Every morning was busy in our village, with people either going farming or fishing. But the busiest day was every Saturday, because of the village market. On market days it was so noisy, with people laughing, shouting and selling their pan de sal. I used to go with my mother so we could buy clothes for my brothers and sisters. I remember the strong smell of garbage in the air on market days, and I was always happy when we got back home. Our house always smelled nice because of all the flowers in our backyard: orchids, roses, sunflowers, and many more. My family was very happy and contented, and we lived a peaceful life. Now that I am in Singapore, I miss those peaceful days, and my family, so much…


By: Myla


A place I can’t believe my humanity disowned

Fears and worries that I might one day break down.

People surround me; don’t know if they can be trusted

To whom can I run?


My strength is the root of my journey

From this place I called my second home.

But I don’t feel safe as cruel people live here

Am I protected from harm?


Wrong judgement of who I am

Discrimination because of where I came from

Dejection is what I feel now

Do you care or not?


Voice that has been unheard

Please lend me your ears.

I speak with a heart and God beside me

Hoping one day I will feel safe and you care about me.

No more worries from this place I called my second home




Kartini Day


On Sunday May 8th this year, HOME held its annual Kartini Day celebration, combining Kartini Day, Labour Day and Mothers Day in one festive event at the Hollandse Club. If you were there, you must have marvelled at the women lounging around the hall, dressed in amazing batiks. All these women were Indonesian domestic workers, attending this holiday where Indonesia’s national hero and feminist Kartini is honoured.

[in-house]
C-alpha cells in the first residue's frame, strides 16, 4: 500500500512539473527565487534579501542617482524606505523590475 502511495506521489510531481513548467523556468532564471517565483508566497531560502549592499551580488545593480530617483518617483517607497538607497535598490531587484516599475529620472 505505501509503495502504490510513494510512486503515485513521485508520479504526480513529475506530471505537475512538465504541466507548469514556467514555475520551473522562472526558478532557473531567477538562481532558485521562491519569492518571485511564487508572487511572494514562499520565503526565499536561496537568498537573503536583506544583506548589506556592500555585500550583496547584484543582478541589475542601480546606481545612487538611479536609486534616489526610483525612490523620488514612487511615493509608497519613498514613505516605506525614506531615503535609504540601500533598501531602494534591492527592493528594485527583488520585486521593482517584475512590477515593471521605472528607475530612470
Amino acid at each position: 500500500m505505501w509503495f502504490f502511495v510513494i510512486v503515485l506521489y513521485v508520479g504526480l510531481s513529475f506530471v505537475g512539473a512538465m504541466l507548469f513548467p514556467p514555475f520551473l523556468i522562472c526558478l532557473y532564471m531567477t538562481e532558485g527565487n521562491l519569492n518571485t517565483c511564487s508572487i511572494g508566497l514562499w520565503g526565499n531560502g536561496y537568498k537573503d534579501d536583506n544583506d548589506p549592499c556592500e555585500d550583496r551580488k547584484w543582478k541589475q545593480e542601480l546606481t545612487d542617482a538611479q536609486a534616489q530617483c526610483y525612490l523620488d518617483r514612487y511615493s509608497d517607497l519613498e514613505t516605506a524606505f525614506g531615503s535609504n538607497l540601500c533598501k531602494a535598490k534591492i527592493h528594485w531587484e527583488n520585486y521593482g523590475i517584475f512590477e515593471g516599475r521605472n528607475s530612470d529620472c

Raden Adjeng Kartini

All Indonesians know her: Raden Adjeng Kartini, or Lady Kartini. She was born in 1879 in Central Java. As her family was part of Javanese aristocracy, Kartini was lucky to be enrolled in a Dutch primary school, rare for a Javanese girl in those days. But at twelve, Kartini was secluded at home, deprived from further education in preparation of marriage. She started to correspond with Dutch friends, and became an important pioneer for women’s rights, particularly championing Indonesian girl’s education. Unfortunately Kartini died at a young age, in childbirth, but her spirit lives on: Kartini’s birthday is observed as a national holiday for all Indonesians, celebrating the life of this extraordinary woman as a mother to all.


What would Kartini have said if she lived today? Female emancipation has come a long way over the last hundred years, but Kartini’s work, unfortunately, is far from done. Migrant domestic workers still have fewer rights than other workers in Singapore, and are not covered by the employment act, which makes it difficult to protect them from abusive and exploitative employers. HOME fights for the justice as well as empowerment of these workers, it’s staff and volunteers, many of them domestic workers themselves, following in Kartini’s famous footsteps.

After that serious note, the speeches were over, and most of the day was one of celebration. There were musical performances, both contemporary and traditional, dance, singing, and to top it all; a fashion show giving us a modern take on Indonesian batik. The diversity showed us that batik, the traditional patterned Indonesian fabric, still has many uses today, from our very own Singapore girl, to elaborate ballroom dresses or much more practical daytime wear sarongs and kebaya’s. The women looked amazing, and the judges must have had a hard time choosing a winner from all the beauty paraded in front of them. In all categories, signing, dancing, creative writing and fashion, prizes were awarded to the most talented candidates. It was special to see these women, out of their standard uniform of shorts and T-shirt, showcasing that domestic workers have so much more to offer than plain cleaning, cooking and child-minding.